Police have asked Redbridge Council not to allow a South Woodford off-licence to sell alcohol into the early hours of the morning.

Woodford Express, in George Lane, South Woodford, applied to the council’s licensing committee asking to sell alcohol until 3am from Thursday to Saturday and 1am on all other days.

At a meeting to discuss the request on October 16, however, a representative for the business agreed this was excessive and said they were now only asking to sell alcohol until midnight.

The off-licence is located in a Cumulative Impact Zone (CIZ), where there are existing problems due to alcohol, meaning applications should only be granted in exceptional circumstances.

'It's just a very good convenience store'

A spokesperson for the business said it was “very successful” and had “never had a major issue or problem related to the sale of alcohol”.

Responding to worries raised at the meeting, he said: “I accept your concerns and because of that we just want to pull this back and just ask for an hour extension.

“I believe that an hour extension to midnight is appropriate for people who leave their work and do a quick shop before going home.

“The shop has been there for many years, it’s just a good convenience store. We do not want to attract alcoholic people, we do not want to encourage that.”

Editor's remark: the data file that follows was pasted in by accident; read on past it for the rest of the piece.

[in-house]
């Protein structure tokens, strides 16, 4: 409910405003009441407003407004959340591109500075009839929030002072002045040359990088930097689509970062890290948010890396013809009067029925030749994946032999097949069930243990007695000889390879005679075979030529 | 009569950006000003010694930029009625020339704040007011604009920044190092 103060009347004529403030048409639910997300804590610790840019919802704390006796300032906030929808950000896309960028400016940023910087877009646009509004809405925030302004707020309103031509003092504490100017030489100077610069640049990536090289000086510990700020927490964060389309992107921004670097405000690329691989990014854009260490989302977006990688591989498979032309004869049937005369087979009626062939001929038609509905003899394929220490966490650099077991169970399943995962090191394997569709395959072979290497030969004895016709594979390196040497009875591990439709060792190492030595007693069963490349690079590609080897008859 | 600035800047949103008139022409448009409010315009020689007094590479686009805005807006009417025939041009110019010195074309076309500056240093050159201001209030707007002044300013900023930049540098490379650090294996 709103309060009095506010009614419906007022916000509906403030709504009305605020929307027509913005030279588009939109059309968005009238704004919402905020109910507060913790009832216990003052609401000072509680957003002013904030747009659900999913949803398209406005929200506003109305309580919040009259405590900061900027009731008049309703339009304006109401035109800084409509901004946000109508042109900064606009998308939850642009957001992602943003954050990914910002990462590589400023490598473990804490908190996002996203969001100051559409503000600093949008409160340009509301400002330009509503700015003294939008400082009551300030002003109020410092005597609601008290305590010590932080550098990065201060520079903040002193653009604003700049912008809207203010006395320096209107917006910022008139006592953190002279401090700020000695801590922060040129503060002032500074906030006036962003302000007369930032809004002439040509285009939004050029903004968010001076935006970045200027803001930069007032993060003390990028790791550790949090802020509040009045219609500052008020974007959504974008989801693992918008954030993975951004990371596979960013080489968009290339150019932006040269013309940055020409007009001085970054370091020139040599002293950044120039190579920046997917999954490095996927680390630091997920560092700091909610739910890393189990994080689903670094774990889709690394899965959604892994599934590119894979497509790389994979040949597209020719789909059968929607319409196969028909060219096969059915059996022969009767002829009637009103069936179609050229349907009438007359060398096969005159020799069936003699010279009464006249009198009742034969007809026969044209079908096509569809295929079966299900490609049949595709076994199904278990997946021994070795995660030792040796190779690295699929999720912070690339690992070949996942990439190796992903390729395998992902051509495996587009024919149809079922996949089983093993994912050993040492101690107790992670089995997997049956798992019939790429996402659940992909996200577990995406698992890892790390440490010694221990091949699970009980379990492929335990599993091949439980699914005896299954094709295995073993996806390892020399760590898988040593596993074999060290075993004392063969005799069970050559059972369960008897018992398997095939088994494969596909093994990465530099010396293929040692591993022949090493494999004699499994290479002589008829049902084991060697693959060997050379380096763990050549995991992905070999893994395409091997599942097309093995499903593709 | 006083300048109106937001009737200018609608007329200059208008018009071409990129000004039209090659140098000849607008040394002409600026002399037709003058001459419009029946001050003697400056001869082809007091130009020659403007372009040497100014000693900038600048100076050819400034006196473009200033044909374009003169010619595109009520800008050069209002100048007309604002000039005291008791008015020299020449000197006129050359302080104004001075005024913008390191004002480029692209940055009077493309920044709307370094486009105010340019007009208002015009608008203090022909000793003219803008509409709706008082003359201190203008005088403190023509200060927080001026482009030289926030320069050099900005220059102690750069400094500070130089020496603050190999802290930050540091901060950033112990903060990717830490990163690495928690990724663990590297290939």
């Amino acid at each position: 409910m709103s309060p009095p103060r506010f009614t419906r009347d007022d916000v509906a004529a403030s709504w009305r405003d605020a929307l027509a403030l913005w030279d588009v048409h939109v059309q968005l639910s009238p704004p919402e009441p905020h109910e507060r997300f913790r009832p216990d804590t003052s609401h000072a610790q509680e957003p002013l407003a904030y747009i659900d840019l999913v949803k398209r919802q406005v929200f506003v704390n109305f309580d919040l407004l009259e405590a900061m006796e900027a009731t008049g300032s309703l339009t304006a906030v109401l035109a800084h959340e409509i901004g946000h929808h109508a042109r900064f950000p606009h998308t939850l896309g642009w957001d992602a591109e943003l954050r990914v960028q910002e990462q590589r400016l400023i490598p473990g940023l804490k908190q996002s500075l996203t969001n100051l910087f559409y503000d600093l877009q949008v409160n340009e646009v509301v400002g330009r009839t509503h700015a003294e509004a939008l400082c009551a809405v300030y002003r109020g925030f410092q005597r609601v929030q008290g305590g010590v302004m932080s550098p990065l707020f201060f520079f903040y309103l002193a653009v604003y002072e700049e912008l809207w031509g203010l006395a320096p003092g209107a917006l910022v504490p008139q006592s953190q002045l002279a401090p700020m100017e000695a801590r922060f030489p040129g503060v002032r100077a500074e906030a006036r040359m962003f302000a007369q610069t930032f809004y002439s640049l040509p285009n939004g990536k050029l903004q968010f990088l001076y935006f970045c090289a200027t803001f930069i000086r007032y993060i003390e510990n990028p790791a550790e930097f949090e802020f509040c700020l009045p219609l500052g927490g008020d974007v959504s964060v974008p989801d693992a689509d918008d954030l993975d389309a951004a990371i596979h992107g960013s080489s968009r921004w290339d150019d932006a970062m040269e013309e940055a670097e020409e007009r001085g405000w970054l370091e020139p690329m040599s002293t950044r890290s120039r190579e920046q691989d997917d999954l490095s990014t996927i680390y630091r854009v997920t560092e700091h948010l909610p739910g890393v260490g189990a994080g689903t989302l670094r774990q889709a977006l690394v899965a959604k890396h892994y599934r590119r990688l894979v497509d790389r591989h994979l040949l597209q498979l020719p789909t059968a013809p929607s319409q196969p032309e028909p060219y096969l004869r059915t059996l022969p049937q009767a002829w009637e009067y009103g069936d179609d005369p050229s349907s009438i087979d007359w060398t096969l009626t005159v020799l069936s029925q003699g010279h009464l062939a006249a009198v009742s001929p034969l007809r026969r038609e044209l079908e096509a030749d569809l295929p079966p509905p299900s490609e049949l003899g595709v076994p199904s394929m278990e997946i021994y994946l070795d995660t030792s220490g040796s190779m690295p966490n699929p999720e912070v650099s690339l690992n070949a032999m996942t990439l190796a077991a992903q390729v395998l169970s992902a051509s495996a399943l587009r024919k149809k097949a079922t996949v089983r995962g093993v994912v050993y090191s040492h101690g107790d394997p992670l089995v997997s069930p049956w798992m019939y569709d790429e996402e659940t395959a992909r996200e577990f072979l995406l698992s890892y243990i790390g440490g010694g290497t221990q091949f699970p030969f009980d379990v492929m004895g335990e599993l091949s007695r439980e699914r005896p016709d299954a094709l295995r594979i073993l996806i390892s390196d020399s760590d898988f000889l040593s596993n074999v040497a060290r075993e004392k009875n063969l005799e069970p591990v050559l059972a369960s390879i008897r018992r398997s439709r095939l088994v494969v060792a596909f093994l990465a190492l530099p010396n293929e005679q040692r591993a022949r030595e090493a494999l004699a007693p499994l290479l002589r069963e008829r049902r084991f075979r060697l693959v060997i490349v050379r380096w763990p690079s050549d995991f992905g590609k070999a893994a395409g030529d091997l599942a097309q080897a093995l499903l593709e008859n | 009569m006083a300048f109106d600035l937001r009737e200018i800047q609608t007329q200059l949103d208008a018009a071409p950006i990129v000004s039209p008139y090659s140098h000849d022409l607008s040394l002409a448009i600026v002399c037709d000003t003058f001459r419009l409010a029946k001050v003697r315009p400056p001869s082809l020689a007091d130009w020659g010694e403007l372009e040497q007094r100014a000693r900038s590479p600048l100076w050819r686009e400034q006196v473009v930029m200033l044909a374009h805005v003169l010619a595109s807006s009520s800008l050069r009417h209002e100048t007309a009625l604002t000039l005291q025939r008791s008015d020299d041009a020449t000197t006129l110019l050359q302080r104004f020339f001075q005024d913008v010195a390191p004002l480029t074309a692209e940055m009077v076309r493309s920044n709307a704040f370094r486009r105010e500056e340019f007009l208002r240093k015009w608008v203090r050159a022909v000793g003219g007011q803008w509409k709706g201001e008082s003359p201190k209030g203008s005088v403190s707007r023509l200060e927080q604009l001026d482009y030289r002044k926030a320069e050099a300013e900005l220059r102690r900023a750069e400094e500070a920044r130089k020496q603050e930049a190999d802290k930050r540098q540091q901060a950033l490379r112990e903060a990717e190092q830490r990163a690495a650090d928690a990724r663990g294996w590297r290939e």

Asked by Cllr Anne Sachs (Lab, Chadwell) how staff would respond to a drunk person trying to buy alcohol, he said: “If they become aware that this person already had alcohol, we would not serve this person.”

Read more: Backlash after 80-year-old Wanstead cafe asks to open later

Police Constable Anton Brown told the committee: “Obviously this could have an impact on the area. Selling alcohol to anyone at that time is likely to encourage drunkenness.

“The police concern is very simple: if the licence is granted, we believe there will be additional problems in the area.”

He said pubs in South Woodford “attract a lot of crowds from Essex” and added: “Any call that that off-licence makes after 11pm will be an additional burden (on police).”

Licensing enforcement officer Priya Cheema agreed the application should not be granted as it would “attract those who are already intoxicated leaving the pubs and bars to continue their drinking”.

She said: “The premises are also in very close proximity to South Woodford train station so will have people who are coming from central London, who have been drinking.

“When customers are intoxicated, it could lead to violent crime such as assaults and increased footfall in the area could lead to residents being disturbed by noise.

“The applicant has not demonstrated how they would mitigate any problems that may occur. The hours currently are more than appropriate for an off-licence in a CIZ.”

The licensing committee will issue its decision by October 23.

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